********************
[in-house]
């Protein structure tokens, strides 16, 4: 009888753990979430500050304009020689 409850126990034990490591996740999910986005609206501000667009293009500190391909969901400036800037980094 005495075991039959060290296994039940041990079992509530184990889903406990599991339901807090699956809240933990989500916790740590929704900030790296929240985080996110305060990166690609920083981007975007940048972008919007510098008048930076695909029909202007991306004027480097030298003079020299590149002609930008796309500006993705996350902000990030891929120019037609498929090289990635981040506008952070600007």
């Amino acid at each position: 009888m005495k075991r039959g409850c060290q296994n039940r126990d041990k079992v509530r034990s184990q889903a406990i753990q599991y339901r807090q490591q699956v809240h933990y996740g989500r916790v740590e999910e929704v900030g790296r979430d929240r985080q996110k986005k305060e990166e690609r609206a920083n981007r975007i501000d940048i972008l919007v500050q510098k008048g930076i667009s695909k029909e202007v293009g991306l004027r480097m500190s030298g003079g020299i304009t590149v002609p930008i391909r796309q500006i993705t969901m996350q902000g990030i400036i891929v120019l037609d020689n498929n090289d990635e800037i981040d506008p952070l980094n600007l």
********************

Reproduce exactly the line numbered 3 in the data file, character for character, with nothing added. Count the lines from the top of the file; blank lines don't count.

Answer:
């Amino acid at each position: 009888m005495k075991r039959g409850c060290q296994n039940r126990d041990k079992v509530r034990s184990q889903a406990i753990q599991y339901r807090q490591q699956v809240h933990y996740g989500r916790v740590e999910e929704v900030g790296r979430d929240r985080q996110k986005k305060e990166e690609r609206a920083n981007r975007i501000d940048i972008l919007v500050q510098k008048g930076i667009s695909k029909e202007v293009g991306l004027r480097m500190s030298g003079g020299i304009t590149v002609p930008i391909r796309q500006i993705t969901m996350q902000g990030i400036i891929v120019l037609d020689n498929n090289d990635e800037i981040d506008p952070l980094n600007l």